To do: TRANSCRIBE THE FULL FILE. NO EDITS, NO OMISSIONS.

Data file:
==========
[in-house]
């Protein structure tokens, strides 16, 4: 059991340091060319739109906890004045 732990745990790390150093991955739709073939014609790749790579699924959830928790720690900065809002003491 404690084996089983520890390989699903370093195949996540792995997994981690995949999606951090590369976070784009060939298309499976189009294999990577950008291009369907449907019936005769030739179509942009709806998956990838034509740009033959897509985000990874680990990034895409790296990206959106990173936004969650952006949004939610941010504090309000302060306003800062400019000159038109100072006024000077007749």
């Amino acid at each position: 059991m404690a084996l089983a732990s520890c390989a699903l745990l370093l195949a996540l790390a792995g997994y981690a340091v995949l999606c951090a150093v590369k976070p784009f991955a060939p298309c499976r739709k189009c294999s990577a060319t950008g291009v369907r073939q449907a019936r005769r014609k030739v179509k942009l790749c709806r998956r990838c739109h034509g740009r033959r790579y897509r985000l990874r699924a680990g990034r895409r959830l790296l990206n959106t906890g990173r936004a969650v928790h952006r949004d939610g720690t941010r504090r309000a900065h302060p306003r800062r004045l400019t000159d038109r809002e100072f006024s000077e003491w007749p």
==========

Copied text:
[in-house]
């Protein structure tokens, strides 16, 4: 059991340091060319739109906890004045 732990745990790390150093991955739709073939014609790749790579699924959830928790720690900065809002003491 404690084996089983520890390989699903370093195949996540792995997994981690995949999606951090590369976070784009060939298309499976189009294999990577950008291009369907449907019936005769030739179509942009709806998956990838034509740009033959897509985000990874680990990034895409790296990206959106990173936004969650952006949004939610941010504090309000302060306003800062400019000159038109100072006024000077007749």
């Amino acid at each position: 059991m404690a084996l089983a732990s520890c390989a699903l745990l370093l195949a996540l790390a792995g997994y981690a340091v995949l999606c951090a150093v590369k976070p784009f991955a060939p298309c499976r739709k189009c294999s990577a060319t950008g291009v369907r073939q449907a019936r005769r014609k030739v179509k942009l790749c709806r998956r990838c739109h034509g740009r033959r790579y897509r985000l990874r699924a680990g990034r895409r959830l790296l990206n959106t906890g990173r936004a969650v928790h952006r949004d939610g720690t941010r504090r309000a900065h302060p306003r800062r004045l400019t000159d038109r809002e100072f006024s000077e003491w007749p």